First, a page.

The Indian in the Cupboard

Front Cover
Harper Collins, 1980 - Juvenile Fiction - 181 pages
12 Reviews
"Skyhigh fantasy that will enthrall readers."-- "Publishers Weekly."

A young man receives two presents that will change his life: a plastic miniature Indian that magically comes to life inside a mysterious old cupboard.

"Best novel of the year (1981)."-- "The New York Times."

Rebecca Caudill Young Reader's Book Award, California Young Reader Medal, Pacific Northwest Young Readers Choice Award, A Virginia Young Readers Award.

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At school my literature circle group read this book we all thought it was really good and enjoyed reading it. It was really interesting because it has lots of adventures and lots of suspense it was very good and we hope to read more books in the series.

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The Indian in the Cupboard is a very well told story.From start to finish this now classic book hits all the right notes. My favorite chapter is most definitly "Art and Accusation".A great book for all ages.

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About the author (1980)

Lynne Reid Banks is a bestselling author for both children and adults. She grew up in London and became first an actress and then one of the first woman TV reporters in Britain before turning to writing. She now has more than forty books to her credit. Her classic children's novel, The Indian in the Cupboard, has sold more than ten million copies worldwide and was made into a popular feature film. Lynne lives with her husband in Dorset, England.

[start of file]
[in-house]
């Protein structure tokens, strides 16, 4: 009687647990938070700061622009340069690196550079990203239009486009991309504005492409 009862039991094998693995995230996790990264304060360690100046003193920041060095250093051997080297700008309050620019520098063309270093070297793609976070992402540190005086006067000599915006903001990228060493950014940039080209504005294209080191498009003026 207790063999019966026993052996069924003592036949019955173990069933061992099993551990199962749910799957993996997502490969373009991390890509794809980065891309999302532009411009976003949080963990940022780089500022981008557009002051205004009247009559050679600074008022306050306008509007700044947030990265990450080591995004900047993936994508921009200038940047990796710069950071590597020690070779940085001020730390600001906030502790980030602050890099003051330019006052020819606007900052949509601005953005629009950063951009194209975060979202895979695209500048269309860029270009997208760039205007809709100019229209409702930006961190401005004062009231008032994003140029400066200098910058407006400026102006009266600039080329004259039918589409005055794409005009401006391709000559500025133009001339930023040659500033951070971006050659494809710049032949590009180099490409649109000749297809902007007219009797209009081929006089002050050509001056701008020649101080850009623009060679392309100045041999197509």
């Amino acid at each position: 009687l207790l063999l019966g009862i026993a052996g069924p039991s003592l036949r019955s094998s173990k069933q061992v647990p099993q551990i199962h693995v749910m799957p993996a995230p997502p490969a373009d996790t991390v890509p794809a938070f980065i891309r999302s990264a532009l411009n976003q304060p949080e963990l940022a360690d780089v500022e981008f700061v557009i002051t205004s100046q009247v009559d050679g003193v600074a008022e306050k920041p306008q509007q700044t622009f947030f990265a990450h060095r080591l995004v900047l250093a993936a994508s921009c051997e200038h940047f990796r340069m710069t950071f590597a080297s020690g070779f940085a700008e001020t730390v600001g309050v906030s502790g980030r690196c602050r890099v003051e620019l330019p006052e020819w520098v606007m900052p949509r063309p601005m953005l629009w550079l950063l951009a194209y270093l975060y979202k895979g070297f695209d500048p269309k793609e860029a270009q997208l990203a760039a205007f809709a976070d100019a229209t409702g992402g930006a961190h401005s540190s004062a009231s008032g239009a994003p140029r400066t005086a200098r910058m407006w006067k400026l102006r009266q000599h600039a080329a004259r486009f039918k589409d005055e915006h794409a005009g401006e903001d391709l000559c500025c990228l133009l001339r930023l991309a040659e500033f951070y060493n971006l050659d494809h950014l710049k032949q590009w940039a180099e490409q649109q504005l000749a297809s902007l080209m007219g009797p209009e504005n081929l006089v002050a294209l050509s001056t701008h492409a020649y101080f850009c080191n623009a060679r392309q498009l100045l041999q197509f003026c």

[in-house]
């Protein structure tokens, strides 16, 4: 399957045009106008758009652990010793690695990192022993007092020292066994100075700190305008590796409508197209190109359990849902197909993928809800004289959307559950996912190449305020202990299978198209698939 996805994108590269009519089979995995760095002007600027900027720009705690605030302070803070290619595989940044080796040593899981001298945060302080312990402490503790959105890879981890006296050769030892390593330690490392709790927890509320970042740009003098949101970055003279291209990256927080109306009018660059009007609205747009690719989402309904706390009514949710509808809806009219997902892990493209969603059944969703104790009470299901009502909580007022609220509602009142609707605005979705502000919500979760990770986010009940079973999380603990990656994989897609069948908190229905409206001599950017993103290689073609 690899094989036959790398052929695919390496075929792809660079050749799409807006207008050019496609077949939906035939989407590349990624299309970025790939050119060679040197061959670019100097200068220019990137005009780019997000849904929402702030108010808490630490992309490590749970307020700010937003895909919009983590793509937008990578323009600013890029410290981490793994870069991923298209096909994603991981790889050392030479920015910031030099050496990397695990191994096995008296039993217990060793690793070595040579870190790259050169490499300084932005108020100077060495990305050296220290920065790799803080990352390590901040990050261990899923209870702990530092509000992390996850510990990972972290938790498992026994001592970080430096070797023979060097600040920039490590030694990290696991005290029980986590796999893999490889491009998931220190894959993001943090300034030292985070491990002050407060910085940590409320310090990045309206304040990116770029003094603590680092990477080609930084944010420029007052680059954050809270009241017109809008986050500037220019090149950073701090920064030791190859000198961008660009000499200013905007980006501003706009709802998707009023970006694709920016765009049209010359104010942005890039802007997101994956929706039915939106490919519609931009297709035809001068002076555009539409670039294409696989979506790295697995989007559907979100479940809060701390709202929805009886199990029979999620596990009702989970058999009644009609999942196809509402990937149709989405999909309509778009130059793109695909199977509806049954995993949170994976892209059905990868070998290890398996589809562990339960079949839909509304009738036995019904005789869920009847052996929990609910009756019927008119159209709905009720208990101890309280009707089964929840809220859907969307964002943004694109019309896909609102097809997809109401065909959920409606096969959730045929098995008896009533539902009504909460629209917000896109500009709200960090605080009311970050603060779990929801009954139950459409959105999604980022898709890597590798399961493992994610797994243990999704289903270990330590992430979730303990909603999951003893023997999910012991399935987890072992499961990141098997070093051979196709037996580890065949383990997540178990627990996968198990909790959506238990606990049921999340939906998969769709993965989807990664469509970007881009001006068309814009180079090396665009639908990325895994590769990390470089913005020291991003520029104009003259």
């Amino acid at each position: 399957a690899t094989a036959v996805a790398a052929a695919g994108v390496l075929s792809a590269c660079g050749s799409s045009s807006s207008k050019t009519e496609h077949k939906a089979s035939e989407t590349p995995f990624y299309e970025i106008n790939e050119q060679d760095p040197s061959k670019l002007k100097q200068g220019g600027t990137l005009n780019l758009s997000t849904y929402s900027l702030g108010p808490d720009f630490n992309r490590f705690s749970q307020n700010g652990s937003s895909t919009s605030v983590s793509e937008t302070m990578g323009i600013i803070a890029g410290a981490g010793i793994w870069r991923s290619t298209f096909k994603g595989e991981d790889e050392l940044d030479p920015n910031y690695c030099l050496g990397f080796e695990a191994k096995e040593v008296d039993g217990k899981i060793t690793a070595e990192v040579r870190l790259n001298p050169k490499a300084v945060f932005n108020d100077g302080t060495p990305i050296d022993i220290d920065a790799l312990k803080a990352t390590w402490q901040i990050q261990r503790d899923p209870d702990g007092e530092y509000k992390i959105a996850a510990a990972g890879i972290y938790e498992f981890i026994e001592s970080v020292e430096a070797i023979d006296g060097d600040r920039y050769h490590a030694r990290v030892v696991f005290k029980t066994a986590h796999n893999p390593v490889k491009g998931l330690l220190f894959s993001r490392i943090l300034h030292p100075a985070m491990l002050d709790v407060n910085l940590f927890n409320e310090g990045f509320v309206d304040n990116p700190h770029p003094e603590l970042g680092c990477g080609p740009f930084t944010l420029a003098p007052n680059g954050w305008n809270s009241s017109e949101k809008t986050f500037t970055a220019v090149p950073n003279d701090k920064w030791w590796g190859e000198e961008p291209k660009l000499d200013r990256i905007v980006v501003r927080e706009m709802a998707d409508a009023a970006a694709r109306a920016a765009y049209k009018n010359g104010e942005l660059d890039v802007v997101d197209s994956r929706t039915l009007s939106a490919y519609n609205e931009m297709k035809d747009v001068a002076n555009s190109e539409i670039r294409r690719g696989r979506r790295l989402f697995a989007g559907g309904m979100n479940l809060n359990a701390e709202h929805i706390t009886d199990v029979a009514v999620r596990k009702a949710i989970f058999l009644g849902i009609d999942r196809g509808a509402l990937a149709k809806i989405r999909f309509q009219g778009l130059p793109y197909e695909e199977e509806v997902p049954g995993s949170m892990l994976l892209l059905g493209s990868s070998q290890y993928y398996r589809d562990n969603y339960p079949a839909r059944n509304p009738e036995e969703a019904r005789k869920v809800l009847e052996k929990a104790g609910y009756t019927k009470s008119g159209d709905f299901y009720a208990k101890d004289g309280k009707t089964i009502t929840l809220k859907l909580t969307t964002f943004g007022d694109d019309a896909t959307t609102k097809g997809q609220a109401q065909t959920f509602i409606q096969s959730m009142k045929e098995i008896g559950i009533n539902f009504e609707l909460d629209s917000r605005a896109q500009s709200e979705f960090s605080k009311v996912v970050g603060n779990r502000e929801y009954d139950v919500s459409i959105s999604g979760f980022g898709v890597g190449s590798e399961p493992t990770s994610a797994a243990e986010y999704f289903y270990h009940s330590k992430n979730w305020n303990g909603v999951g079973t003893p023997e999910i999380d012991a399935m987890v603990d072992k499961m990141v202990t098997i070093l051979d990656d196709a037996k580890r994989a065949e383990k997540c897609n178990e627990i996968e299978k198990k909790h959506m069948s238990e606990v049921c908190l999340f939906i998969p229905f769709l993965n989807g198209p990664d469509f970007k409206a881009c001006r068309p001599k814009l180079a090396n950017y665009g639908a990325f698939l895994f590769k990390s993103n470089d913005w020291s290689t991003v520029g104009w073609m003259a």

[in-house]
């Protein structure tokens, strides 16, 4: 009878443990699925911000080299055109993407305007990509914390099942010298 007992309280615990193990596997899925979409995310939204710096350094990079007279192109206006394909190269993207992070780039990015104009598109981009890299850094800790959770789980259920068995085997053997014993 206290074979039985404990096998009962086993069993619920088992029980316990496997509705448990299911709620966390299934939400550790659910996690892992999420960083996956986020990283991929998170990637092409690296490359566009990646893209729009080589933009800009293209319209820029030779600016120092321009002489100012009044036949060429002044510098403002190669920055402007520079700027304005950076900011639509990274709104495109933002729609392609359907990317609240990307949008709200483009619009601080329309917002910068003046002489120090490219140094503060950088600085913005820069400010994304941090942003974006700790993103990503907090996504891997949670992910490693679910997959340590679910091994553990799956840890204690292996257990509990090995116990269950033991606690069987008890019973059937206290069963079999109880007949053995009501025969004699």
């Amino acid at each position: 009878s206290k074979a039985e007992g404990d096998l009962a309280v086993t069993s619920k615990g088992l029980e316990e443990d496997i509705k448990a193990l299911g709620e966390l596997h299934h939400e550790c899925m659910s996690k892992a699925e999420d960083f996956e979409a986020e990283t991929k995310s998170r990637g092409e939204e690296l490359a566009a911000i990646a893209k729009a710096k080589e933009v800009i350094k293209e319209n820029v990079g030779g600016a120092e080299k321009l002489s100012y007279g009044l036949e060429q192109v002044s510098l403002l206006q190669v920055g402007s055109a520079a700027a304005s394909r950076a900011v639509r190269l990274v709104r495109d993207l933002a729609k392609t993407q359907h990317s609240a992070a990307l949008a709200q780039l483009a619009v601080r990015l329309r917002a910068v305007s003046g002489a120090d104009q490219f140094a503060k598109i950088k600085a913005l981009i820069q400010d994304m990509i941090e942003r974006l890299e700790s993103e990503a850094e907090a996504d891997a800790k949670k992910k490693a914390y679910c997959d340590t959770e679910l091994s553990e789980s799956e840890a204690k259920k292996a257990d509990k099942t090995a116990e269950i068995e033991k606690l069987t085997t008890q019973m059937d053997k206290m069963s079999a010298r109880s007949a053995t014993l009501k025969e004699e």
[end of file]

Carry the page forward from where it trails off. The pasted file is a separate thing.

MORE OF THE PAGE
Brock Cole was born a year before the Second World War in a small town in Michigan. Because of his father's work, his family moved frequently, but he never regarded these relocations as a hardship.
"I thought of myself as something of an explorer, even though my explorations never took me very far. I had a deep and intimate acquaintance with woodlots, creeks, lakes, back streets, and alleys all over the Midwest."

He attended Kenyon College in Gambier, Ohio, and received a doctorate from the University of Minnesota. After teaching philosophy for several years at the University of Wisconsin, he began writing and illustrating books for children.

"I had always wanted to write, and I loved to draw. I had small children, who were a wonderful audience. Children's books seemed a perfect fit."

His first book, "The King at the Door", was published in 1979. Among his other picture books are "The Winter Wren, The Giant's Toe", and "Alpha and the Dirty Baby".

He now lives in Buffalo, New York, where his wife, Susan, teaches at the State University of New York. His sons both live in Athens, Georgia. Joshua teaches French history at the University of Georgia, and Tobiah is a painter and works as a waiter. Joshua is married to Kate Tremel, a potter and a teacher, and they have a little boy named Lucas.

Brock Cole's acclaimed first novel, "The Goats", was published in 1987. It is set in the Michigan countryside of his childhood and captures the story of two loners' struggle for self-identity and inner strength after being made the targets of a cruel prank. In a Horn Book Magazine editorial, Anita Silvey wrote: ""The Goats "reaffirms my belief that children's literature is alive and thriving." Betsy Hearne, editor of "The Bulletin of the Center for Children's Books", lauded "The Goats "as "one of the most important books of the decade."

In Brock Cole's second novel, "Celine", sixteen-year-old Celine, a budding artist, is living with her young stepmother, only six years older than Celine herself, while her father is teaching in Europe. Celine dreams of escaping this situation, but she becomes involved with caring for Jake, her seven-year-old neighbor, who is going through his parents' divorce.

Since he began his writing career, Brock Cole and his wife have traveled a good deal, living for one year in Washington and another in Germany, as well as spending frequent summers in Greece and Turkey.

"To be honest, I simply tag along after Susan. It's her research which takes us all over the place. I enjoy it immensely, though. There's something about sitting down to work at a rickety table in a strange city that clears the head. It's the best thing for a writer, or for this one, anyway.